Ottomans Arrive
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Ottomans Arrive

Conquest of Constantinople

Ottomans Arrive
The Ottoman army had 70 cannons during the Siege of Constantinople. ©HistoryMaps
1453 Apr 5

Ottomans Arrive

Maltepe, Takkeci İbrahim Çavuş

On 5 April, Sultan Mehmed himself arrived with his last troops, and the defenders took up their positions. As Byzantine numbers were insufficient to occupy the walls in their entirety, it had been decided that only the outer walls would be guarded. Constantine and his Greek troops guarded the Mesoteichion, the middle section of the land walls, where they were crossed by the river Lycus. This section was considered the weakest spot in the walls and an attack was feared here most. Giustiniani was stationed to the north of the emperor, at the Charisian Gate (Myriandrion); later during the siege, he was shifted to the Mesoteichion to join Constantine, leaving the Myriandrion to the charge of the Bocchiardi brothers. Girolamo Minotto and his Venetians were stationed in the Blachernae Palace, together with Teodoro Caristo, the Langasco brothers, and Archbishop Leonardo of Chios.[9]


The army defending Constantinople was relatively small, totalling about 7,000 men, 2,000 of whom were foreigners. At the onset of the siege, probably fewer than 50,000 people were living within the walls, including the refugees from the surrounding area. Turkish commander Dorgano, who was in Constantinople working for the Emperor, was also guarding one of the quarters of the city on the seaward side with the Turks in his pay. These Turks kept loyal to the Emperor and perished in the ensuing battle. The defending army's Genoese corps were well trained and equipped, while the rest of the army consisted of small numbers of well-trained soldiers, armed civilians, sailors and volunteer forces from foreign communities, and finally monks. The garrison used a few small-calibre artillery pieces, which in the end proved ineffective. The rest of the citizens repaired walls, stood guard on observation posts, collected and distributed food provisions, and collected gold and silver objects from churches to melt down into coins to pay the foreign soldiers.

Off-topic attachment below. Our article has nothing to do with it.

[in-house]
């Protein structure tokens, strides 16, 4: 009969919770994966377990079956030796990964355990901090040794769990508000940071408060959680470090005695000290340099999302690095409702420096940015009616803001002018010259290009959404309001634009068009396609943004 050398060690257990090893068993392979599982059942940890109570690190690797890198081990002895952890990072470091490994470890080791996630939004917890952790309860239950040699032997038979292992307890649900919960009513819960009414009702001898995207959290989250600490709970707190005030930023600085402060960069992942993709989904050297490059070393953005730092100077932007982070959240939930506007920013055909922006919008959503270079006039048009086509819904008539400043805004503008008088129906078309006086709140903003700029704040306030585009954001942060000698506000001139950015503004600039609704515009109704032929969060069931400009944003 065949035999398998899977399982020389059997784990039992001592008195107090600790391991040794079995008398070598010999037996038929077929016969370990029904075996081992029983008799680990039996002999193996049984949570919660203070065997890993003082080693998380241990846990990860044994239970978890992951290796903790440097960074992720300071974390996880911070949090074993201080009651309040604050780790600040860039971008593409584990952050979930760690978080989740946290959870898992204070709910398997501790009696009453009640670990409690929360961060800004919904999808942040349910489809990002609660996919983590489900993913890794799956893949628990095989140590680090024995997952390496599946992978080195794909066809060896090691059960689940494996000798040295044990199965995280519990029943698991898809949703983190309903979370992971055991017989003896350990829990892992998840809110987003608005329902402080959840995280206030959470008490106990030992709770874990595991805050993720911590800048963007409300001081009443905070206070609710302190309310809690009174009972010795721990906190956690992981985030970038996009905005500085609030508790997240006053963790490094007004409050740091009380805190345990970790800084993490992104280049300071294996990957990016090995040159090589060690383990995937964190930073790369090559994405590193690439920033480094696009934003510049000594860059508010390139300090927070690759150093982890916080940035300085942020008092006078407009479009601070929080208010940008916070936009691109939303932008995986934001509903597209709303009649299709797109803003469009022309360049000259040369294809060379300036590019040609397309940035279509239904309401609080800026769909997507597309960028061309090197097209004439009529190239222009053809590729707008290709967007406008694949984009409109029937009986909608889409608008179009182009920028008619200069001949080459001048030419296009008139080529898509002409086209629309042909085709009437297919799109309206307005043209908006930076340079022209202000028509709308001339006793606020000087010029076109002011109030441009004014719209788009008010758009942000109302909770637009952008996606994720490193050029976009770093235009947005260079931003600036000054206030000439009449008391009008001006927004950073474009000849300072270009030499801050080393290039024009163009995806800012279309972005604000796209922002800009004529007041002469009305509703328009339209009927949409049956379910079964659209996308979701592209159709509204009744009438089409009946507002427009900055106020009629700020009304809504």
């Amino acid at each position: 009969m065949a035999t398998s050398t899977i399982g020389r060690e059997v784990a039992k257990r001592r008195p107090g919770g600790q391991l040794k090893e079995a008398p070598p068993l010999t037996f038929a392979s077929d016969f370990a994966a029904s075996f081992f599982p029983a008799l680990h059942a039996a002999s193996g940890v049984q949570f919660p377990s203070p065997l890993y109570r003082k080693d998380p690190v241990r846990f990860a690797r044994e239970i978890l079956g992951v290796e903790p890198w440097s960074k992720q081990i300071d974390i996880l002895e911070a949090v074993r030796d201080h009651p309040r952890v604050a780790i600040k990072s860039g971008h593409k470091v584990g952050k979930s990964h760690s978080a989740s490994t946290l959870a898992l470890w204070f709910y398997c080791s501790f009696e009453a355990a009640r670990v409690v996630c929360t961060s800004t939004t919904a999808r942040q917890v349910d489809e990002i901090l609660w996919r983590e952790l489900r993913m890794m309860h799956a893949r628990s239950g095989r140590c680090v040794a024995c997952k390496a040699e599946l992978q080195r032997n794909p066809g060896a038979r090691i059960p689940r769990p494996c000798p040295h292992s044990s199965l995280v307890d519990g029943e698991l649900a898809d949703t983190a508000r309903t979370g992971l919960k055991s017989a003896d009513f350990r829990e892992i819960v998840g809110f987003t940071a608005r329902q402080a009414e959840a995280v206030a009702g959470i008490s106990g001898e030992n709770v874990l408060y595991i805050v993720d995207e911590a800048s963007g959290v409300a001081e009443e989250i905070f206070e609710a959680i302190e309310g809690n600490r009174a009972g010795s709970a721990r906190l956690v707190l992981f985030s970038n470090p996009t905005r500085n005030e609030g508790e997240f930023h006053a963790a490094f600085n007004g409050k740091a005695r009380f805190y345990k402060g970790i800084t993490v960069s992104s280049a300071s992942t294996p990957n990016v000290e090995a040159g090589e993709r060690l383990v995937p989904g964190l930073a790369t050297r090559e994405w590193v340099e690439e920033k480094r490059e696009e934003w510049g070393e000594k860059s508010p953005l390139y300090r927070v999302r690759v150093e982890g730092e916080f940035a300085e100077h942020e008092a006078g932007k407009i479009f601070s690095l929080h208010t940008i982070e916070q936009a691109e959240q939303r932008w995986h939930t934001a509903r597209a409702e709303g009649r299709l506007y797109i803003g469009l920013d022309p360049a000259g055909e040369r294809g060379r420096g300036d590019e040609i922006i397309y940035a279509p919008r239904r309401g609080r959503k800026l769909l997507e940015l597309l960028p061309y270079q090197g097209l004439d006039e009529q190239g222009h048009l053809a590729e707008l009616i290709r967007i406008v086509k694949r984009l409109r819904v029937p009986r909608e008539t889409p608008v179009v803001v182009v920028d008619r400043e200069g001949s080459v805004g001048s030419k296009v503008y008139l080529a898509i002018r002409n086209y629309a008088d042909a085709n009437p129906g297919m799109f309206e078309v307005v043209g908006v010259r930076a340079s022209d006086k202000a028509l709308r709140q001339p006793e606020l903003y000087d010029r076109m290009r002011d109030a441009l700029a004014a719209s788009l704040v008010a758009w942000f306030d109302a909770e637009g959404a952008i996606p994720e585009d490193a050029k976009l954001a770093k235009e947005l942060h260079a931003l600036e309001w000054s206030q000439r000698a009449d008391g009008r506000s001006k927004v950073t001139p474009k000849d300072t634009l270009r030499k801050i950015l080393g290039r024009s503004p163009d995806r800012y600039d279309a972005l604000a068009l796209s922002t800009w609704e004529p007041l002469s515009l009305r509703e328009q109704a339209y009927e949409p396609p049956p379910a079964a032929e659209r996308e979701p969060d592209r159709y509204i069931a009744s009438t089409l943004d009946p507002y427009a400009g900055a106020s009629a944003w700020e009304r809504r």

The Ottomans had a much larger force. Recent studies and Ottoman archival data state that there were some 50,000–80,000 Ottoman soldiers, including between 5,000 and 10,000 Janissaries, 70 cannons, and an elite infantry corps, and thousands of Christian troops, notably 1,500 Serbian cavalry that Đurađ Branković was forced to supply as part of his obligation to the Ottoman sultan—just a few months before, Branković had supplied the money for the reconstruction of the walls of Constantinople.


Mehmed built a fleet (crewed partially by Spanish sailors from Gallipoli) to besiege the city from the sea. Contemporary estimates of the strength of the Ottoman fleet span from 110 ships to 430. A more realistic modern estimate predicts a fleet strength of 110 ships comprising 70 large galleys, 5 ordinary galleys, 10 smaller galleys, 25 large rowing boats, and 75 horse-transports.

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